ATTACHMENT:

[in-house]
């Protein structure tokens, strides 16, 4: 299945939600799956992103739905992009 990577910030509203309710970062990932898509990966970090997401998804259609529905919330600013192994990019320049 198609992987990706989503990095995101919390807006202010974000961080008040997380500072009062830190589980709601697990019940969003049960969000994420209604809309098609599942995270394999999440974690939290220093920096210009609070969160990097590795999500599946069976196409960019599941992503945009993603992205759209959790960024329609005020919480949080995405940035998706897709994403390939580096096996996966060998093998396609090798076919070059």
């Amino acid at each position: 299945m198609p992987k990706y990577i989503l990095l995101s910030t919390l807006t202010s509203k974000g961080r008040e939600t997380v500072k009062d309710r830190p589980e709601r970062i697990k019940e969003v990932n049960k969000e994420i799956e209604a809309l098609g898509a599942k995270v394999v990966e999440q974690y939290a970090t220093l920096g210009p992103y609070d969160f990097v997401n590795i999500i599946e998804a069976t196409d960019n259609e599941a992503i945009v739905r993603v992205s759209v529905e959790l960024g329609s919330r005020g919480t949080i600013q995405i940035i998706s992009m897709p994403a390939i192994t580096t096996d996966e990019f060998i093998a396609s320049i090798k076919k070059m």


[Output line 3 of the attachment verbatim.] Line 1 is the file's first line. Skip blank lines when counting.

């Amino acid at each position: 299945m198609p992987k990706y990577i989503l990095l995101s910030t919390l807006t202010s509203k974000g961080r008040e939600t997380v500072k009062d309710r830190p589980e709601r970062i697990k019940e969003v990932n049960k969000e994420i799956e209604a809309l098609g898509a599942k995270v394999v990966e999440q974690y939290a970090t220093l920096g210009p992103y609070d969160f990097v997401n590795i999500i599946e998804a069976t196409d960019n259609e599941a992503i945009v739905r993603v992205s759209v529905e959790l960024g329609s919330r005020g919480t949080i600013q995405i940035i998706s992009m897709p994403a390939i192994t580096t096996d996966e990019f060998i093998a396609s320049i090798k076919k070059m």